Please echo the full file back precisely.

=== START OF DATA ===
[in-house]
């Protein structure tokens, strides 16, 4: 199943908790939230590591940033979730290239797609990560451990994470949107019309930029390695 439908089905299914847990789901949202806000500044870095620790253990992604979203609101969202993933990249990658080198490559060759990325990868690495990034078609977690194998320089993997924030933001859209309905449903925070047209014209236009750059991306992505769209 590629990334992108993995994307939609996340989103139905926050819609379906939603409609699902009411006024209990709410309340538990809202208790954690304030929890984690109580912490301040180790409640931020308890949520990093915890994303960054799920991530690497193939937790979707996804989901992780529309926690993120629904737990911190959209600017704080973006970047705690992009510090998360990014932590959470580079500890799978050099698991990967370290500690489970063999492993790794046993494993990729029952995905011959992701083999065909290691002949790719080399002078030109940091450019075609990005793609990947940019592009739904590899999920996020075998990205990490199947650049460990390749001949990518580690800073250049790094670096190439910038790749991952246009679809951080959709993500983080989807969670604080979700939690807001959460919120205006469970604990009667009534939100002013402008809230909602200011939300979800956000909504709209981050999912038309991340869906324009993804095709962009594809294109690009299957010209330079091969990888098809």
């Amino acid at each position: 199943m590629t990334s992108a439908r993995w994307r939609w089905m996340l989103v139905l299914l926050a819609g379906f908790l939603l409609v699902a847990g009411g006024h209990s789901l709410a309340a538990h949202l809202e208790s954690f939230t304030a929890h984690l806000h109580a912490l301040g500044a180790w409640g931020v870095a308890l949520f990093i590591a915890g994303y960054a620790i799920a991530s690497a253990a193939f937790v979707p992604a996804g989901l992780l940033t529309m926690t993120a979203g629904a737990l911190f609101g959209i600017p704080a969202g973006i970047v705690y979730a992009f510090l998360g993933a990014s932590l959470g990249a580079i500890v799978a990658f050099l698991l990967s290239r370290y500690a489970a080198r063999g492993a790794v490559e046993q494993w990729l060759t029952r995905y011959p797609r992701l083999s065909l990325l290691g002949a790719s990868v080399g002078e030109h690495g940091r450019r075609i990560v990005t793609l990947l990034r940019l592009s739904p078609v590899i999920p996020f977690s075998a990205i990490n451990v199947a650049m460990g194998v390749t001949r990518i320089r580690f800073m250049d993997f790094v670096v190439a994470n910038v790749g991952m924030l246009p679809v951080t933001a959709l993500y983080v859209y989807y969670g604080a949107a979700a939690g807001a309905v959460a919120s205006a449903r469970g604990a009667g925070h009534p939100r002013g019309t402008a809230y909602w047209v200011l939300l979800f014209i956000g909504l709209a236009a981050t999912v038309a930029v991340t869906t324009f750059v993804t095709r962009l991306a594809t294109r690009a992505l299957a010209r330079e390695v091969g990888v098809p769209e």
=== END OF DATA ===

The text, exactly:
[in-house]
């Protein structure tokens, strides 16, 4: 199943908790939230590591940033979730290239797609990560451990994470949107019309930029390695 439908089905299914847990789901949202806000500044870095620790253990992604979203609101969202993933990249990658080198490559060759990325990868690495990034078609977690194998320089993997924030933001859209309905449903925070047209014209236009750059991306992505769209 590629990334992108993995994307939609996340989103139905926050819609379906939603409609699902009411006024209990709410309340538990809202208790954690304030929890984690109580912490301040180790409640931020308890949520990093915890994303960054799920991530690497193939937790979707996804989901992780529309926690993120629904737990911190959209600017704080973006970047705690992009510090998360990014932590959470580079500890799978050099698991990967370290500690489970063999492993790794046993494993990729029952995905011959992701083999065909290691002949790719080399002078030109940091450019075609990005793609990947940019592009739904590899999920996020075998990205990490199947650049460990390749001949990518580690800073250049790094670096190439910038790749991952246009679809951080959709993500983080989807969670604080979700939690807001959460919120205006469970604990009667009534939100002013402008809230909602200011939300979800956000909504709209981050999912038309991340869906324009993804095709962009594809294109690009299957010209330079091969990888098809």
């Amino acid at each position: 199943m590629t990334s992108a439908r993995w994307r939609w089905m996340l989103v139905l299914l926050a819609g379906f908790l939603l409609v699902a847990g009411g006024h209990s789901l709410a309340a538990h949202l809202e208790s954690f939230t304030a929890h984690l806000h109580a912490l301040g500044a180790w409640g931020v870095a308890l949520f990093i590591a915890g994303y960054a620790i799920a991530s690497a253990a193939f937790v979707p992604a996804g989901l992780l940033t529309m926690t993120a979203g629904a737990l911190f609101g959209i600017p704080a969202g973006i970047v705690y979730a992009f510090l998360g993933a990014s932590l959470g990249a580079i500890v799978a990658f050099l698991l990967s290239r370290y500690a489970a080198r063999g492993a790794v490559e046993q494993w990729l060759t029952r995905y011959p797609r992701l083999s065909l990325l290691g002949a790719s990868v080399g002078e030109h690495g940091r450019r075609i990560v990005t793609l990947l990034r940019l592009s739904p078609v590899i999920p996020f977690s075998a990205i990490n451990v199947a650049m460990g194998v390749t001949r990518i320089r580690f800073m250049d993997f790094v670096v190439a994470n910038v790749g991952m924030l246009p679809v951080t933001a959709l993500y983080v859209y989807y969670g604080a949107a979700a939690g807001a309905v959460a919120s205006a449903r469970g604990a009667g925070h009534p939100r002013g019309t402008a809230y909602w047209v200011l939300l979800f014209i956000g909504l709209a236009a981050t999912v038309a930029v991340t869906t324009f750059v993804t095709r962009l991306a594809t294109r690009a992505l299957a010209r330079e390695v091969g990888v098809p769209e």